We're a little crazy, about science!

The last participants

Well I had other topics in mind for the day, but I’m so excited that I wanted to make a little post about it. I’ve finally confirmed the last three participants for my dissertation project. I have 7 out of 10 datasets collected and needed three more for this first aim. For the past few days I was nervous that I wasn’t going to get it done this week. Sometimes that happens, things don’t work out how you plan, but that isn’t the case! I’ve confirmed all three participants for my project.

It’s the last thing I have to do to graduate, my dissertation. It’s been a long, long four years (going on five now…), but at the beginning of the year I defended my dissertation proposal and I’m finally collecting my data after a long, drawn out wait for the equipment I needed. Things have been going quickly too. I’ve managed to get two or three datasets collected every week since the equipment has arrived and I quickly ran out of candidates I could ask to participate.

After asking around I had several maybe’s a few flat out no’s and no yes’s. As time was running out to hit my goal, it was harder and harder to ask someone when it’s so last minute. However, today I managed to confirm with everyone that they would be available and they would do it, so unless something goes wrong or the weather doesn’t play nice I now know that this weekend I’ll have all ten datasets needed to start my analysis.

Okay, I could start doing data analysis at any time. You don’t need to have all the data collected to process it, but it does make batch processing easier, so having all the data collected isn’t a bad thing. I can go through each dataset one by one and get it through each step (or automate most of the processes, but I’m not a fan of that). It’s an assembly line method, you do step one to all of the datasets, then step two, and so on.

This isn’t the only way to process data, but it’s my preferred way. I like it because just like data collection, you get a feel for the data as you go, so you are less likely to make mistakes and you have a fresh recollection about problems you’ve run into with other datasets. Most of the stuff can be automated, but a lot of it needs to be done by trial and error. Making sure the data looks good before moving to the next step, so automating it saves time, but leads to data that aren’t as “clean” or artifact free. Which in turn affects the analysis and any conclusions you want to draw.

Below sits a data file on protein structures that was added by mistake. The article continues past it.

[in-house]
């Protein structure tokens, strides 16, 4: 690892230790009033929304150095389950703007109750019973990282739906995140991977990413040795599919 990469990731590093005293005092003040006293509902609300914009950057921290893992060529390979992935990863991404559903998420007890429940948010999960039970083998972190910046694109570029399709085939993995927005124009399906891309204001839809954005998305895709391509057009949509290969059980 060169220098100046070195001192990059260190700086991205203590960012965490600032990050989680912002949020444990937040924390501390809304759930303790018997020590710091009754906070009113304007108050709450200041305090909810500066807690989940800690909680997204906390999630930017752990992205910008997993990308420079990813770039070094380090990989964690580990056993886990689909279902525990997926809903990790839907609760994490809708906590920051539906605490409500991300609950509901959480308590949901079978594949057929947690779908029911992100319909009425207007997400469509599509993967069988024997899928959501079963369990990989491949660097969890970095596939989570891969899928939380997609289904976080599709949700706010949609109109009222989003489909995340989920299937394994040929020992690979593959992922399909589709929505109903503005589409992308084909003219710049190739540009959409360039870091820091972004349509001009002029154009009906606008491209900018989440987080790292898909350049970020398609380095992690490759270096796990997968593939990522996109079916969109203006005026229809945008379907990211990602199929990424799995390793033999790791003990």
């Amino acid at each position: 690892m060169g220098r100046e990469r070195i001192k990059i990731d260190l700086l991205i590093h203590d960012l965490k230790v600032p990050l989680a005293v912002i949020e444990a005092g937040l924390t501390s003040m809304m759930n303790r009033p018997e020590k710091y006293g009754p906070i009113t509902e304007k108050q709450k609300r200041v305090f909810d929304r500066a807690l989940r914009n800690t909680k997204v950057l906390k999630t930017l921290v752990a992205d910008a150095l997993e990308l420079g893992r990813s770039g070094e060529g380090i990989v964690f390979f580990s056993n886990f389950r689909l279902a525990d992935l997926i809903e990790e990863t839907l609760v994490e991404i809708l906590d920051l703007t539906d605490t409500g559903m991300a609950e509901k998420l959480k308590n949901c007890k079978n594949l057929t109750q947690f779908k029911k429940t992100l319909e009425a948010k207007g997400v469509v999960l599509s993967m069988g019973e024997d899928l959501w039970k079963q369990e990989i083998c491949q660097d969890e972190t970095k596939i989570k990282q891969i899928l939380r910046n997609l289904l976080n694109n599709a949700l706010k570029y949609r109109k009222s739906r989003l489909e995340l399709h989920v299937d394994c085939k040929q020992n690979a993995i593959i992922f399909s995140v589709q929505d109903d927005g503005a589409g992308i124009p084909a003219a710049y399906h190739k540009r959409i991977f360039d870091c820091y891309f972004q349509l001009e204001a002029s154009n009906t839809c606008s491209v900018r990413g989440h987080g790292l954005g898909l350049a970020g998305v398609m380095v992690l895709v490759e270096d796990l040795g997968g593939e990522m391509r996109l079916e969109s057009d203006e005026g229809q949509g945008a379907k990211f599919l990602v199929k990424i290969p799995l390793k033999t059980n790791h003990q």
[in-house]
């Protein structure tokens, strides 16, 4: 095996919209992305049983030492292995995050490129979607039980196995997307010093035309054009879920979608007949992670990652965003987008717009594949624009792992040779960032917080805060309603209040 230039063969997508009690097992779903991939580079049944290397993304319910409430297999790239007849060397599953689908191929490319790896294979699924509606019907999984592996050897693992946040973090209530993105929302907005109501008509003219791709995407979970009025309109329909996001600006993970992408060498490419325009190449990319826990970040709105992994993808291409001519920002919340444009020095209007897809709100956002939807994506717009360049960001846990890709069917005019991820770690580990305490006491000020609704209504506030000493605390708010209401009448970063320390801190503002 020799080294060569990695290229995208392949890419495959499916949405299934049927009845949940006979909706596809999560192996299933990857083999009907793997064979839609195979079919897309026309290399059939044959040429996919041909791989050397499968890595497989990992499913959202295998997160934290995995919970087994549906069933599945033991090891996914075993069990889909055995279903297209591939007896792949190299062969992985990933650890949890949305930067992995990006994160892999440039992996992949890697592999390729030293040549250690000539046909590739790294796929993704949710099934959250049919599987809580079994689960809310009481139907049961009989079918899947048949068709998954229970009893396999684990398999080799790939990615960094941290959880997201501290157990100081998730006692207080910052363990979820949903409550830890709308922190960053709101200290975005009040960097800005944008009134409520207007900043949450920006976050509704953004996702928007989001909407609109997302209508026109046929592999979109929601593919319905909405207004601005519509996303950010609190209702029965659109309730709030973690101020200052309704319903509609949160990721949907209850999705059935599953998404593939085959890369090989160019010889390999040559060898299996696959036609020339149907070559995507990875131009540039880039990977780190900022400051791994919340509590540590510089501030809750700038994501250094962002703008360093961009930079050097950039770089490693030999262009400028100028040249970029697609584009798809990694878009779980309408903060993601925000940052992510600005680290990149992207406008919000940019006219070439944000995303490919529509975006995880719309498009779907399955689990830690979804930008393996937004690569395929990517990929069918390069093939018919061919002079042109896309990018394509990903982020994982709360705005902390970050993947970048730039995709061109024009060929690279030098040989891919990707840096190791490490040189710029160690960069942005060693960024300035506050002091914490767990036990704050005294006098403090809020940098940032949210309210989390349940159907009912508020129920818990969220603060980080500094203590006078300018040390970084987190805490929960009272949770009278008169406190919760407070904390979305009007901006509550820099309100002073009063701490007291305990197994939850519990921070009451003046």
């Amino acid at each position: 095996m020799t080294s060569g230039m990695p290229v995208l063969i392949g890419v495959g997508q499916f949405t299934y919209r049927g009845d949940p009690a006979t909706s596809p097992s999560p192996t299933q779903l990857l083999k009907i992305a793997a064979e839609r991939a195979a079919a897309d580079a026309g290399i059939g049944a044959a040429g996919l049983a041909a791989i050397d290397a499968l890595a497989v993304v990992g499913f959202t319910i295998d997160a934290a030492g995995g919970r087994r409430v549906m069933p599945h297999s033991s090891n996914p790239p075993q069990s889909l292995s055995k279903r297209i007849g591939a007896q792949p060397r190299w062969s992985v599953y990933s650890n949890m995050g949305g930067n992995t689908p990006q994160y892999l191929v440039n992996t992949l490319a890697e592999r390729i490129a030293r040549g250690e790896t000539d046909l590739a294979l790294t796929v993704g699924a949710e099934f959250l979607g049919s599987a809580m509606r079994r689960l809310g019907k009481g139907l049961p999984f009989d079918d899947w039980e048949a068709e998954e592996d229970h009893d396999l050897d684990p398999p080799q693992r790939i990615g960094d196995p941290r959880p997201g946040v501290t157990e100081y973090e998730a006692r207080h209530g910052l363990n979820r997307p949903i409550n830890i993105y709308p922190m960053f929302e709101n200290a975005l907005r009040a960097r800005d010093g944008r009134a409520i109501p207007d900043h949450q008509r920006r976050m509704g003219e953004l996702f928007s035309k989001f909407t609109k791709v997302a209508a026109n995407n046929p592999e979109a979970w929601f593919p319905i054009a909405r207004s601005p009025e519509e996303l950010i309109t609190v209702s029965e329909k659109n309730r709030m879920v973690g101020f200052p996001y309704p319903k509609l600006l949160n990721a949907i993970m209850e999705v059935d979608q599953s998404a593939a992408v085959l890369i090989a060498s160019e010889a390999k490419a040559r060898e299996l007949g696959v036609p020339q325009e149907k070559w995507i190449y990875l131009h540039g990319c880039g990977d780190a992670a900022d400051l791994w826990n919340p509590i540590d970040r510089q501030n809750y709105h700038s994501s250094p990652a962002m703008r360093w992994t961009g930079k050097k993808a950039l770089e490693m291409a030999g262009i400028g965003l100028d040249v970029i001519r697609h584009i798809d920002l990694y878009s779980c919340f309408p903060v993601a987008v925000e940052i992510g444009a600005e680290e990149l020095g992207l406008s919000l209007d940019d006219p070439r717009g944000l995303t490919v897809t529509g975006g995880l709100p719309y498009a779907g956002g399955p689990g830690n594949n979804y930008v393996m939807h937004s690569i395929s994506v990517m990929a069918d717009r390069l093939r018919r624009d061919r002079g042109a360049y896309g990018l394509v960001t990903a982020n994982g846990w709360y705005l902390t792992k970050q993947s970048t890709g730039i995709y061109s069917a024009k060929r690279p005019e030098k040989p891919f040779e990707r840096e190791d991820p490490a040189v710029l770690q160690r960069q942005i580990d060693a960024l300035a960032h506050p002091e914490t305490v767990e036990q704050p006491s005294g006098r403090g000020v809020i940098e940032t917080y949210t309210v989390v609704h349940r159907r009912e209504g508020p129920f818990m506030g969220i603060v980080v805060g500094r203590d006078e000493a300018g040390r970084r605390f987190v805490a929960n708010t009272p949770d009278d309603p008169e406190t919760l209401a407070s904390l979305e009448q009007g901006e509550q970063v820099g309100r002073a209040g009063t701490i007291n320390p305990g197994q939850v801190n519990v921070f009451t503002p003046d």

Basically I prefer doing 98% of the data processing manually and it’s time consuming, but I firmly believe you end up with a better result. There’s no substitution for good data to begin with, but there is always pre-processing steps you need to do (cleaning) no matter how good your data look when collecting it.

Which of course means that the next several weeks will be a ton of working on processing the data and trying to make sense of it all. It’s five dimensional data, so there are headaches associated with presenting the data in a way that makes sense to people, but I’m going to try to do my best.

But this is all getting way ahead of myself and the intended point of the post, which was simply that I now have all my participants confirmed and that’s a ton of stress off my shoulders. There’s still a lot of work to be done, but after this weekend, a good portion of it will be finished! There’s still data to be collected, but I’m hoping if I need to do aim 2, I can shrink the sample size. We’ll see and again that’s a future problem and not the point of the post exactly.

I guess I can’t help thinking ahead now that I have this big step nearly finished! Plus with DARPA right around the corner, I can’t afford to have any more delays.

But enough about us, what about you?

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